Ralph E.H. Smith carries out research on water quality and food web function in lakes with special attention to primary producers (phytoplankton, attached algae), nutrients, and the environmental processes behind issues of current concern (lake anoxia, problem blooms, shoreline fouling, etc.).
New and emerging tools and technologies for assessing the distribution and ecological functioning of phytoplankton and benthic algae are central objects of attention. The Smith lab is a centre of expertise in the use of spectral and variable fluorescence in aquatic science.
Office: B2 250A
Phone: 519-888-4567, ext. 32468
- Ecology and Environmental Biology, particularly lake ecology.
- Physiological ecology of phytoplankton and benthic algae.
Professor Smith's interests are in the general area of freshwater ecology, with emphasis on primary producers, their interactions with natural and anthropogenic environmental factors, and their implications for ecosystem function. Key goals are to improve our understanding of aquatic ecosystem responses to invasive species, climate change (especially altered ultraviolet radiation exposure) and human alteration of nutrient and organic matter inputs. The Laurentian Great Lakes and other very large lakes are Professor Smith's main objects of study. Current projects include a major emphasis on new and emerging methods for the study and modeling of large lake ecosystems. These projects include studies of the anoxia problem in Lake Erie, the effects of ultraviolet radiation on production processes in lakes, the ecological basis for algal fouling problems in Lake Ontario, and the role of physical forces in fish population dynamics in large lakes. Three dimensional computer models for analysis of environmental problems in lakes have also been an area of interest.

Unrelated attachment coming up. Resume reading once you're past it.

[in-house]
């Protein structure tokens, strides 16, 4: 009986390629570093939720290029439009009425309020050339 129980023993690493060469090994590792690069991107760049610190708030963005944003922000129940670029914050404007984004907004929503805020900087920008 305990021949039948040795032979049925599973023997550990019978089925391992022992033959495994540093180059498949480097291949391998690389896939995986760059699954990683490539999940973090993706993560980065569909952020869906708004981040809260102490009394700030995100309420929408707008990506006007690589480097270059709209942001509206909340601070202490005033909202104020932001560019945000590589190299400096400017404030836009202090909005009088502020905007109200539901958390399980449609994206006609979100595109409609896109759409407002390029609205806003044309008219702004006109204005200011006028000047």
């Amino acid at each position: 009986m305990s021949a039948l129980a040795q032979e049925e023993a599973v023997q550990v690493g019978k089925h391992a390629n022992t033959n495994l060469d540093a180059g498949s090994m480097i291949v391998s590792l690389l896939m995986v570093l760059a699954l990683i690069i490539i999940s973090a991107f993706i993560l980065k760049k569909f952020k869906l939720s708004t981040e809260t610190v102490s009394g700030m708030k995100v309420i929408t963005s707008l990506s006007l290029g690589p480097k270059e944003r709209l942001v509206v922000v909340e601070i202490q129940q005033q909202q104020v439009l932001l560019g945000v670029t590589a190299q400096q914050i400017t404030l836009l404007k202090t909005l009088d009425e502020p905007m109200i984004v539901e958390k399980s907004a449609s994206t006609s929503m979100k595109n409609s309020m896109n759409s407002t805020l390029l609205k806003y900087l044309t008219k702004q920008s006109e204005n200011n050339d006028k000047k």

Professor Smith teaches both undergraduate and graduate courses. Course offerings have included
- BIOL 351 Aquatic Ecology
- BIOL 470 Methods in Aquatic Ecology
- BIOL 490 Tropical Field Biology
- BIOL 499 Senior Honours Project
- BIOL 606 Advanced Aquatic Ecology
- BIOL 625 Applied Limnology
Recent publications include
- Bocaniov, S.A., Smith, R.E.H., Spillman, C.M., Hipsey, M.R. and Leon, L. 2014. The nearshore shunt and the decline of the phytoplankton spring bloom in the Laurentian Great Lakes: insights from a three dimensional lake model. Hydrobiol. 731: 151-172.
- Harrison, J.W. and Smith, R.E.H. 2013 Effects of nutrients and irradiance on PSII variable fluorescence of lake phytoplankton communities. Aquat. Sci. 75: 399-411.
- Leon, L.F., Smith, R.E.H., Hipsey, M.R., Bocaniov, S.A., Higgins, S.N., Hecky, R.E., Antenucci, J.P. and Guildford, S.J. 2011. Application of a 3D hydrodynamic-biological model for seasonal and spatial dynamics of water quality and phytoplankton in Lake Erie. J. Great Lakes Res. 37: 41-53.
- Malkin, S.Y., Bocaniov, S.A., Smith, R.E.H., Guildford, S.J. and Hecky, R.E. 2010. In situ measurements confirm the seasonal dominance of benthic algae over phytoplankton in nearshore primary production of large lakes. Freshwat. Biol. 55: 2468-2483.
- Harrison, J. and Smith, R.E.H. 2009. Effects of ultraviolet radiation on the productivity and composition of freshwater phytoplankton communities. Photochem. Photobiol. Sci. 8: 1218-1232.
- Hecky, R.E., Smith, R.E.H., Barton, D.R., Guildford, S.J. and Taylor, W.D. 2004. The nearshore phosphorus shunt: a consequence of ecosystem engineering by dreissenid mussels in the Laurentian Great Lakes. Can. J. Fish. Aquat. Sci. 61: 1285-1293.
Please see Professor Smith's Google Scholar profile for a current list of his peer-reviewed articles.
Awards and Distinctions
- Visiting Fellowship, NSERC (1981-1983)
- McConnell Scholarship (1976 and 1980)
- Postgraduate Scholarship, NSERC (1977-1979)
University of Waterloo Affiliations
- Water Institute
Professional Associations and Service
- Journal Editorship
- Associate Editor, Canadian Journal of Fisheries and Aquatic Sciences
Professor Smith's research has been on featured on
The Weather Network
1981 PhD McGill University
1976 BSc University of Guelph